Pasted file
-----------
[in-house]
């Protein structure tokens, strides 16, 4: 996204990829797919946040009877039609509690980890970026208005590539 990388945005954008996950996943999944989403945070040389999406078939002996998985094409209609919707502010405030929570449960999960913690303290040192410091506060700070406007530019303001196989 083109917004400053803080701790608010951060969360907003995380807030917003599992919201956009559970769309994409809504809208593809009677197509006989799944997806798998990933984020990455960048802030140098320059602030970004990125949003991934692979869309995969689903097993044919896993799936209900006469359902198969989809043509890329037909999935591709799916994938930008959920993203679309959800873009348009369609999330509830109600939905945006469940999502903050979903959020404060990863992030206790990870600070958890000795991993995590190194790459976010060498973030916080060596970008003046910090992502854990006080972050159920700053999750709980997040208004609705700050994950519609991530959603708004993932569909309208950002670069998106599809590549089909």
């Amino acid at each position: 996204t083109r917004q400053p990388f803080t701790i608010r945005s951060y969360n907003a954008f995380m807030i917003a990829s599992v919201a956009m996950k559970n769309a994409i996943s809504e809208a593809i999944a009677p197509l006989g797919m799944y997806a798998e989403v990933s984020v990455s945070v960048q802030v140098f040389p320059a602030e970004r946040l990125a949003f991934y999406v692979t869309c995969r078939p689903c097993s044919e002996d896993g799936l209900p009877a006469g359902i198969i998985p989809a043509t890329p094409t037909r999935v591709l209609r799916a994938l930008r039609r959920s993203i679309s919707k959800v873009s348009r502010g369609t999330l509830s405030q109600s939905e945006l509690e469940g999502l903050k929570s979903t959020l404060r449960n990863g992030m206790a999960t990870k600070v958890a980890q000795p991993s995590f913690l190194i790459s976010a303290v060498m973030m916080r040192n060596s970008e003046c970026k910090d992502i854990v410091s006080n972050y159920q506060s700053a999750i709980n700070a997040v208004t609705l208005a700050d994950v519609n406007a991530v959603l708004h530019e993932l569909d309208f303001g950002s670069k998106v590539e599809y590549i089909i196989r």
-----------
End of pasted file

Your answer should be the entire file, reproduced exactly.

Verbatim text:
[in-house]
């Protein structure tokens, strides 16, 4: 996204990829797919946040009877039609509690980890970026208005590539 990388945005954008996950996943999944989403945070040389999406078939002996998985094409209609919707502010405030929570449960999960913690303290040192410091506060700070406007530019303001196989 083109917004400053803080701790608010951060969360907003995380807030917003599992919201956009559970769309994409809504809208593809009677197509006989799944997806798998990933984020990455960048802030140098320059602030970004990125949003991934692979869309995969689903097993044919896993799936209900006469359902198969989809043509890329037909999935591709799916994938930008959920993203679309959800873009348009369609999330509830109600939905945006469940999502903050979903959020404060990863992030206790990870600070958890000795991993995590190194790459976010060498973030916080060596970008003046910090992502854990006080972050159920700053999750709980997040208004609705700050994950519609991530959603708004993932569909309208950002670069998106599809590549089909």
């Amino acid at each position: 996204t083109r917004q400053p990388f803080t701790i608010r945005s951060y969360n907003a954008f995380m807030i917003a990829s599992v919201a956009m996950k559970n769309a994409i996943s809504e809208a593809i999944a009677p197509l006989g797919m799944y997806a798998e989403v990933s984020v990455s945070v960048q802030v140098f040389p320059a602030e970004r946040l990125a949003f991934y999406v692979t869309c995969r078939p689903c097993s044919e002996d896993g799936l209900p009877a006469g359902i198969i998985p989809a043509t890329p094409t037909r999935v591709l209609r799916a994938l930008r039609r959920s993203i679309s919707k959800v873009s348009r502010g369609t999330l509830s405030q109600s939905e945006l509690e469940g999502l903050k929570s979903t959020l404060r449960n990863g992030m206790a999960t990870k600070v958890a980890q000795p991993s995590f913690l190194i790459s976010a303290v060498m973030m916080r040192n060596s970008e003046c970026k910090d992502i854990v410091s006080n972050y159920q506060s700053a999750i709980n700070a997040v208004t609705l208005a700050d994950v519609n406007a991530v959603l708004h530019e993932l569909d309208f303001g950002s670069k998106v590539e599809y590549i089909i196989r």